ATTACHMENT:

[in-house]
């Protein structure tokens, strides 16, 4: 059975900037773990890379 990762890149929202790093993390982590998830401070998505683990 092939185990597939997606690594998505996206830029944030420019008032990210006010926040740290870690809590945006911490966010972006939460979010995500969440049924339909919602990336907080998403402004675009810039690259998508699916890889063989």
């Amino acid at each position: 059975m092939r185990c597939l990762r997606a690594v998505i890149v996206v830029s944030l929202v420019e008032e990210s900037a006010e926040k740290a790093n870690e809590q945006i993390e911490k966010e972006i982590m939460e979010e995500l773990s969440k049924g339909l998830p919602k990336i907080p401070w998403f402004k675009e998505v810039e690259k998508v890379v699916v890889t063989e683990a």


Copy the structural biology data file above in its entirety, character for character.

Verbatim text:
[in-house]
């Protein structure tokens, strides 16, 4: 059975900037773990890379 990762890149929202790093993390982590998830401070998505683990 092939185990597939997606690594998505996206830029944030420019008032990210006010926040740290870690809590945006911490966010972006939460979010995500969440049924339909919602990336907080998403402004675009810039690259998508699916890889063989």
């Amino acid at each position: 059975m092939r185990c597939l990762r997606a690594v998505i890149v996206v830029s944030l929202v420019e008032e990210s900037a006010e926040k740290a790093n870690e809590q945006i993390e911490k966010e972006i982590m939460e979010e995500l773990s969440k049924g339909l998830p919602k990336i907080p401070w998403f402004k675009e998505v810039e690259k998508v890379v699916v890889t063989e683990a």